Part of the story that Hargrove has to tell, in fact, is all about his personal growth and the immense changes in attitudes that he has undergone. At one time, Hargrove was the consummate Company Guy, happily shilling the SeaWorld official line about the killer whales in their care and dedicating his body and his physical well-being to a company that saw him and the whales as commodities, for years at low salaries made endurable by their idealism and the ego satisfaction that came with the job. He made fun of the dippy hippies who used to protest outside SeaWorld venues for the freedom of the animals in his care, including one of the oldest wild whales in captivity, the Northern Resident (A5 pod) orca Corky.

And then, like someone awakening from an abusive cult because the personal toll -- including the death toll of friends and colleagues -- began to mount, Hargrove grew up and out of the corporate cocoon he had placed himself in. To say that the Hargrove you see onstage today is nothing like the punk in the video is an understatement. In fact, it's also clear that this Hargrove -- the cocky, thoughtless racist -- is the Hargrove who also defended orca captivity to the hilt.

In the end, it reflects far more directly in a negative way on SeaWorld's culture, because the Hargrove in the video is the Ultimate SeaWorld Guy. And that same culture seems to think that smearing him with the video -- given that it has zero bearing on his knowledge of the company's orca-captivity programs -- will convince people that Hargrove has a credibilty problem.

No, it's the company that would trot out that kind of petty, crude, ham-handed smear that has a credibility problem (and note that they don't even have enough class or smarts to do it on the sly, letting their defenders in the wingnutosphere do the dirty work for them; no, their comms chief is the guy out there on the front line, openly circulating the smear). Especially because it reminds us all so closely of how Scientology, the ultimate fear-driven cult, has operated for years.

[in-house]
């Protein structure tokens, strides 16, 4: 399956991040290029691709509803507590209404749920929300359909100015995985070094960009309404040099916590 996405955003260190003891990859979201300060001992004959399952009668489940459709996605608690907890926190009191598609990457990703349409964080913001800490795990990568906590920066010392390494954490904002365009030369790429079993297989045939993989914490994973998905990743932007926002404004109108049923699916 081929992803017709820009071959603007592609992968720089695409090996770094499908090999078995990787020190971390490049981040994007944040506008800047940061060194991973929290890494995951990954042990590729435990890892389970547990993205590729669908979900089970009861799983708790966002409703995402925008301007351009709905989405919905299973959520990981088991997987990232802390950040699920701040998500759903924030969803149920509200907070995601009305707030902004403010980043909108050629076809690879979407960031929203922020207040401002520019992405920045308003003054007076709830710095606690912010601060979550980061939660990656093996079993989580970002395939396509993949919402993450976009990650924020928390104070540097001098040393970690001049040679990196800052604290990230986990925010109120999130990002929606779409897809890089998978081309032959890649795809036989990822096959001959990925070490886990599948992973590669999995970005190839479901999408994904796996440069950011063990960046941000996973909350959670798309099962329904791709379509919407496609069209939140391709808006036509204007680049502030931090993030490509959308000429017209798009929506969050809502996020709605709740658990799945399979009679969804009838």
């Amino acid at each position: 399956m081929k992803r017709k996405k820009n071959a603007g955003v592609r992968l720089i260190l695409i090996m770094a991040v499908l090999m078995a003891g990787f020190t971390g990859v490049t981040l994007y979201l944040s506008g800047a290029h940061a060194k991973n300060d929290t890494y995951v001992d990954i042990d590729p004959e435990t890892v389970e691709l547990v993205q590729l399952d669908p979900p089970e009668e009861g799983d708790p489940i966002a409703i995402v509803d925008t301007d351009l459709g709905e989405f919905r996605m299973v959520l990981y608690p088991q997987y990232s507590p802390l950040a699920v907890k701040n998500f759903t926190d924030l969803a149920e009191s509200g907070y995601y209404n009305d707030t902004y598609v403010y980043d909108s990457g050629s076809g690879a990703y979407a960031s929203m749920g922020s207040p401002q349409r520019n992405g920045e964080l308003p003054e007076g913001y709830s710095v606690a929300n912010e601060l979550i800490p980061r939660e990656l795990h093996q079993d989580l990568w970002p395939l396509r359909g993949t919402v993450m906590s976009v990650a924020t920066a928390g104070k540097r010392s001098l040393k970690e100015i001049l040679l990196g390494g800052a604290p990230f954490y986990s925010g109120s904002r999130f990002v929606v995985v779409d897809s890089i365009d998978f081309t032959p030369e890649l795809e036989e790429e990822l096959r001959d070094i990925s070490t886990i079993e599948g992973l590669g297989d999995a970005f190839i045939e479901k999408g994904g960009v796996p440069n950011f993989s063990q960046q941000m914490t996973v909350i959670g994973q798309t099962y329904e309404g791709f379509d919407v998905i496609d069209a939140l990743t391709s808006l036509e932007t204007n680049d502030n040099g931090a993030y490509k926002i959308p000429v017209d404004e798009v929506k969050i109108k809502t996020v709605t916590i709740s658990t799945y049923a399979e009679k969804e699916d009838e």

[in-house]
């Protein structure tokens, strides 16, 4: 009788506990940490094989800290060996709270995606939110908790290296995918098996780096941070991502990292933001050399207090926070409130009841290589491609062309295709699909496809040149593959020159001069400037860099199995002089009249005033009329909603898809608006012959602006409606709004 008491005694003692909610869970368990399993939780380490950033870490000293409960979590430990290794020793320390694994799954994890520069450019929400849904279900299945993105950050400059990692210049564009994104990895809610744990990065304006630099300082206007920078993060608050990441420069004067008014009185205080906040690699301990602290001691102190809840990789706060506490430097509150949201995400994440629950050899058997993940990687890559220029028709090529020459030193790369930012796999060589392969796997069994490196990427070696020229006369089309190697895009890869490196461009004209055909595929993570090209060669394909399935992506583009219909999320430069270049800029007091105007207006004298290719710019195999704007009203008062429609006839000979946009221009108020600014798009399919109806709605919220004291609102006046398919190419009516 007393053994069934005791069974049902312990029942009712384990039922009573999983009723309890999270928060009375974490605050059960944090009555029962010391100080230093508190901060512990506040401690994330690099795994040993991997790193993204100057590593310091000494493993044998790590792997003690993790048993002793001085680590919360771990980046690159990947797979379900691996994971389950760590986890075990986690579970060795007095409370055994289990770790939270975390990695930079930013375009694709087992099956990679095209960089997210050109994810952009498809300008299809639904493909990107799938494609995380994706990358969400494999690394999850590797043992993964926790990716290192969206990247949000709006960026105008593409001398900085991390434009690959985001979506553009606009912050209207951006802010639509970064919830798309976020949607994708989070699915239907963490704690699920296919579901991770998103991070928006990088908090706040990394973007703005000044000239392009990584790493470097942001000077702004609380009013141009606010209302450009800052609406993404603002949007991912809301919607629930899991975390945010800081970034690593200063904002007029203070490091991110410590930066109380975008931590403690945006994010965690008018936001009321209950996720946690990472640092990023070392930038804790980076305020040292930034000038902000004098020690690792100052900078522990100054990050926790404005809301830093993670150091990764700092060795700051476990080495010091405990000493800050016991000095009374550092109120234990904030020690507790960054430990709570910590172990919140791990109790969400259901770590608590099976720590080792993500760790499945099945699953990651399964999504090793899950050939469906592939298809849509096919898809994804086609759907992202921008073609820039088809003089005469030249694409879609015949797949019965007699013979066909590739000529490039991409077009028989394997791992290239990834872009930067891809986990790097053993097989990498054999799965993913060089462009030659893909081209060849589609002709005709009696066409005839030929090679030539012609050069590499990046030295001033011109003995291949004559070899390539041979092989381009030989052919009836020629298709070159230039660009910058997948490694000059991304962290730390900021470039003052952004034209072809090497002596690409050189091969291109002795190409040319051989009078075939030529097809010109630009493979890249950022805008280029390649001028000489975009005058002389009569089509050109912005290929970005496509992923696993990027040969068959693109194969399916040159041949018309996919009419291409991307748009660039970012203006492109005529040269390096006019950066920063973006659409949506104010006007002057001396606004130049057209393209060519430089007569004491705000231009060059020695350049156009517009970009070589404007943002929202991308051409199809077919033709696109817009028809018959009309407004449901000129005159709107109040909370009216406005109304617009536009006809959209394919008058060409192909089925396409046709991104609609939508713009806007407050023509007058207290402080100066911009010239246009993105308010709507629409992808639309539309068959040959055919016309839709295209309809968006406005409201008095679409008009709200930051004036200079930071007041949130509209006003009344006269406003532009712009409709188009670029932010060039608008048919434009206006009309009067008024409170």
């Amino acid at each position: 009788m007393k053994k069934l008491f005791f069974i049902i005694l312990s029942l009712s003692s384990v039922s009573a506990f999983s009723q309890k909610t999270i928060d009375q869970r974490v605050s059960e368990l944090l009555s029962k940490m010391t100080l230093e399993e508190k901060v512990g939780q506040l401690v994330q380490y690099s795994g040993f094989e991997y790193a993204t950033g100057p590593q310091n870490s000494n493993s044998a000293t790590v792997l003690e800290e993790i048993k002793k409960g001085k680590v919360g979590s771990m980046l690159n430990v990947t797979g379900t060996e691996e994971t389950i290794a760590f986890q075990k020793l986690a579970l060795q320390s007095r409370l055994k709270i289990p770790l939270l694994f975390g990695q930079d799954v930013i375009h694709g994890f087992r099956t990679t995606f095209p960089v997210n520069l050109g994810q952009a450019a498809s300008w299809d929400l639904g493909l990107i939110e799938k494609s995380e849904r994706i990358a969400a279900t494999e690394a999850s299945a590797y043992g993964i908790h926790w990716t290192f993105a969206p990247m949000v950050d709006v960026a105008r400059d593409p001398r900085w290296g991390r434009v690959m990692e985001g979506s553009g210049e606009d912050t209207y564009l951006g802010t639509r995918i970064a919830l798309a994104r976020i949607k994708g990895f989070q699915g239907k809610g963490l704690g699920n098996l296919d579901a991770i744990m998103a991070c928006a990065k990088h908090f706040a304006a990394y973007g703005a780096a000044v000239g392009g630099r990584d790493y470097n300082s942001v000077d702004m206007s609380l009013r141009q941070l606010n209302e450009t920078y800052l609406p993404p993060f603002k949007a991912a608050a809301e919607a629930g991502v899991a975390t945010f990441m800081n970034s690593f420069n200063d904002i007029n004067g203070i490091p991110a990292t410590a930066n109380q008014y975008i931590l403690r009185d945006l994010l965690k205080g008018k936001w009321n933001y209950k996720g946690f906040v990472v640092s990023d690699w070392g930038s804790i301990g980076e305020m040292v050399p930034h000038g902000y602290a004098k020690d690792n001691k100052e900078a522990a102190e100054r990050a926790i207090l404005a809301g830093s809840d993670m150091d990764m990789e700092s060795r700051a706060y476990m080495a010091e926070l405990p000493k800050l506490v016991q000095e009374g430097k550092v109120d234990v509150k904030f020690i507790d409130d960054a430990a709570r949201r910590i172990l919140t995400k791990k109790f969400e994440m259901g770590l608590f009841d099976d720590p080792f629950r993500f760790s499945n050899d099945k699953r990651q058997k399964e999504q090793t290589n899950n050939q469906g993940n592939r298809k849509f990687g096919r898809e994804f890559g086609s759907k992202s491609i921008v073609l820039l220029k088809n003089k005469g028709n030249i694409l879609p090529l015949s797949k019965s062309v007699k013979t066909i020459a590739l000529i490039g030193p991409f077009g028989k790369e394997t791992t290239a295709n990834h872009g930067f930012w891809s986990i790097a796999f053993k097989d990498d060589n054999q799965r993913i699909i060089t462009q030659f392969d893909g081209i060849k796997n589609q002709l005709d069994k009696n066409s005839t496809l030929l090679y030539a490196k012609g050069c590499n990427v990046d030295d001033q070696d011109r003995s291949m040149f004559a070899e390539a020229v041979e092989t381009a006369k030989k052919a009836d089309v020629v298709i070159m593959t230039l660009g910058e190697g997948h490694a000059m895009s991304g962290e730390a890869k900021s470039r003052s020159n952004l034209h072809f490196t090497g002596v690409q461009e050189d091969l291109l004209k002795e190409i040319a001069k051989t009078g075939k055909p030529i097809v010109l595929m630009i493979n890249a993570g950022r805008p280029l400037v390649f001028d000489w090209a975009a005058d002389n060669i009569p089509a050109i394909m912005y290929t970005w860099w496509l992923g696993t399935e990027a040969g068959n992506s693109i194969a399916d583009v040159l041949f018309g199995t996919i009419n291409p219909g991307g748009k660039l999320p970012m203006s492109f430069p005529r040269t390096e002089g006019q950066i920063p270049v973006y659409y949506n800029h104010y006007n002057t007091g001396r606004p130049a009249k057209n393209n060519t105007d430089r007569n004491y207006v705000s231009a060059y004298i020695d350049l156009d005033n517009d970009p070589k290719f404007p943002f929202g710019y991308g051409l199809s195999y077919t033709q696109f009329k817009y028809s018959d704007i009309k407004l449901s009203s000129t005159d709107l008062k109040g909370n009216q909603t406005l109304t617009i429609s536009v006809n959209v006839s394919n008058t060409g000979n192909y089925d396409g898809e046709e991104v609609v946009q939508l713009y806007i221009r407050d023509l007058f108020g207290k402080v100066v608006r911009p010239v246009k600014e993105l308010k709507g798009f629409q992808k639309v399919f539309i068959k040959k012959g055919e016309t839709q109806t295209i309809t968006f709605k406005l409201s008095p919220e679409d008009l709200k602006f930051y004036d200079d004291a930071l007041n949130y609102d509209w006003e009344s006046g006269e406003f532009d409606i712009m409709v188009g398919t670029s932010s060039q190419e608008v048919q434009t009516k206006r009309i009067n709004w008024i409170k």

What Wright's book details exhaustively is how the church assiduously gathers information, especially lots of private information, on all of its members and recruits, especially through the ritual "audits" conducted by the church that are essentially tell-all confession sessions, and then exploits that information and their insecurities to drive them deeper into the cult, making it so that the threat of cutting them off from the cult is like cutting off their air. Tellingly, Hargrove's book describes a culture among SeaWorld employees that worked in similar ways.

And woe betide anyone who should fall from favor in the cult of Scientology. They would be subjected to all kinds of ritual humiliations, demotions and even abusive degradation. Again, not entirely dissimilar from SeaWorld.

Eventually, some would try to break away, but if they ever tried to reveal to the public the facts they had learned they would be confronted with the most ferocious personal attacks, in which literally nothing was out of bounds. Of course, they would first mine all the personal information revealed during the church's "audits," which then were used in attempts to blackmail their critics into silence. If that failed, the church often resorted to even more frightening personal attacks.

In the end, the phrase "going clear" is now a stand-in for anyone overwhelmed by Scientology's fraudulent spiritual nonsense, someone who believes in the church's overtly insane theology without question as an act of pure gullibility. The church itself is shrinking, but it's intensifying its hold on the believers it has remaining.

SeaWorld isn't as deeply deformed as Scientology, perhaps because its pseudo-religious components are limited, as is its reach. But it's become abundantly self-evident that SeaWorld's self-contained and rapidly collapsing bubble of badly constructed reality is approaching its final throes as well. And lashing out as it does so.

It's an ugly sight, really. Much uglier than a stupid video.